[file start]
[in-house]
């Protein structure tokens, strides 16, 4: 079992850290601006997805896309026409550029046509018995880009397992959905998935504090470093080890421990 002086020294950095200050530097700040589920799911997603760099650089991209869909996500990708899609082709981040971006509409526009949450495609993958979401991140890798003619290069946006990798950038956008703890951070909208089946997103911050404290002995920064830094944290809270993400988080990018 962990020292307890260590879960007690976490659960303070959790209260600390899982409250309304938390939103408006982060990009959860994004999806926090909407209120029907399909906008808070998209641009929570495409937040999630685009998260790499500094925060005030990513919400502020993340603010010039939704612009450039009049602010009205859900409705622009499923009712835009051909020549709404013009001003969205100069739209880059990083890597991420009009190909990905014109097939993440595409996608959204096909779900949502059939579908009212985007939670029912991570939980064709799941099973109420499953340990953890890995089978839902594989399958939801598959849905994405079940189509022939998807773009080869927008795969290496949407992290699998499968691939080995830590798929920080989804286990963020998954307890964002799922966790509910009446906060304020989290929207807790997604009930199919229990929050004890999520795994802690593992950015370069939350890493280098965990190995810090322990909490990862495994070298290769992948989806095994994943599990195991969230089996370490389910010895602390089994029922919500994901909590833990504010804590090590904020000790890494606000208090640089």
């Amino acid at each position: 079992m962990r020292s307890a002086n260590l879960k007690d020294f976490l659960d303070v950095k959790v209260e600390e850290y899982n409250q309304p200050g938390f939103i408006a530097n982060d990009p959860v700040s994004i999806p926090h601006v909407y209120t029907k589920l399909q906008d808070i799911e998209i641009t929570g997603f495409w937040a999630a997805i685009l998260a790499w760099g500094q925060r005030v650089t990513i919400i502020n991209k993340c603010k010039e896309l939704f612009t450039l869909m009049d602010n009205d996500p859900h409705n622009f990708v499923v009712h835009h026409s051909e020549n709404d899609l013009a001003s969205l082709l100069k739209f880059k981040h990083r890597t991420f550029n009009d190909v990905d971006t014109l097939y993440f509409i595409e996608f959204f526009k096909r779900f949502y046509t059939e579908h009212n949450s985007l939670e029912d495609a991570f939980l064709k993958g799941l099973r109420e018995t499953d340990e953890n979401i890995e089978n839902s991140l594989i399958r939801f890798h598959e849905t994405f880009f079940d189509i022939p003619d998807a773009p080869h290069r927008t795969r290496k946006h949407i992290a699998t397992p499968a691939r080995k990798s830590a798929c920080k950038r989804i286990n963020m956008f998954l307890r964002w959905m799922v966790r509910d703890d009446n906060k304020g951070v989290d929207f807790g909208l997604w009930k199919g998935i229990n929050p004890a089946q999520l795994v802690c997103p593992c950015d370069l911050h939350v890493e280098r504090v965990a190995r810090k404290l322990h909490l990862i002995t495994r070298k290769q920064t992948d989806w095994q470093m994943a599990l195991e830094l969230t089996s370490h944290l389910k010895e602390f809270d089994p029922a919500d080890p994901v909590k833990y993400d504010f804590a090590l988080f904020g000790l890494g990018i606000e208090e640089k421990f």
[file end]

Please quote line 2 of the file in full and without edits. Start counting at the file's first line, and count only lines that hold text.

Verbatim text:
């Protein structure tokens, strides 16, 4: 079992850290601006997805896309026409550029046509018995880009397992959905998935504090470093080890421990 002086020294950095200050530097700040589920799911997603760099650089991209869909996500990708899609082709981040971006509409526009949450495609993958979401991140890798003619290069946006990798950038956008703890951070909208089946997103911050404290002995920064830094944290809270993400988080990018 962990020292307890260590879960007690976490659960303070959790209260600390899982409250309304938390939103408006982060990009959860994004999806926090909407209120029907399909906008808070998209641009929570495409937040999630685009998260790499500094925060005030990513919400502020993340603010010039939704612009450039009049602010009205859900409705622009499923009712835009051909020549709404013009001003969205100069739209880059990083890597991420009009190909990905014109097939993440595409996608959204096909779900949502059939579908009212985007939670029912991570939980064709799941099973109420499953340990953890890995089978839902594989399958939801598959849905994405079940189509022939998807773009080869927008795969290496949407992290699998499968691939080995830590798929920080989804286990963020998954307890964002799922966790509910009446906060304020989290929207807790997604009930199919229990929050004890999520795994802690593992950015370069939350890493280098965990190995810090322990909490990862495994070298290769992948989806095994994943599990195991969230089996370490389910010895602390089994029922919500994901909590833990504010804590090590904020000790890494606000208090640089």